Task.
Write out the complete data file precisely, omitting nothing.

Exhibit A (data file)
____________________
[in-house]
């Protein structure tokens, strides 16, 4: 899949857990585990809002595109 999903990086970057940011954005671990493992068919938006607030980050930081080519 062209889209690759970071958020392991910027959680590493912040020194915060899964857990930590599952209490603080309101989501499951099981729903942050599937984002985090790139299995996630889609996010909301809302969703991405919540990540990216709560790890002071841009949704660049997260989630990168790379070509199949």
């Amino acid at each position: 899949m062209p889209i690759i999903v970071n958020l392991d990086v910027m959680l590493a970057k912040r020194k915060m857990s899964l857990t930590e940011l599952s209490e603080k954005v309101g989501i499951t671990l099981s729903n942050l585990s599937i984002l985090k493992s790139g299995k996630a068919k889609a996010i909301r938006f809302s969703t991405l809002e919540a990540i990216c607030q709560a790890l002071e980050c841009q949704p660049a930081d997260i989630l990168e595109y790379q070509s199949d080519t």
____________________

[in-house]
């Protein structure tokens, strides 16, 4: 899949857990585990809002595109 999903990086970057940011954005671990493992068919938006607030980050930081080519 062209889209690759970071958020392991910027959680590493912040020194915060899964857990930590599952209490603080309101989501499951099981729903942050599937984002985090790139299995996630889609996010909301809302969703991405919540990540990216709560790890002071841009949704660049997260989630990168790379070509199949």
């Amino acid at each position: 899949m062209p889209i690759i999903v970071n958020l392991d990086v910027m959680l590493a970057k912040r020194k915060m857990s899964l857990t930590e940011l599952s209490e603080k954005v309101g989501i499951t671990l099981s729903n942050l585990s599937i984002l985090k493992s790139g299995k996630a068919k889609a996010i909301r938006f809302s969703t991405l809002e919540a990540i990216c607030q709560a790890l002071e980050c841009q949704p660049a930081d997260i989630l990168e595109y790379q070509s199949d080519t």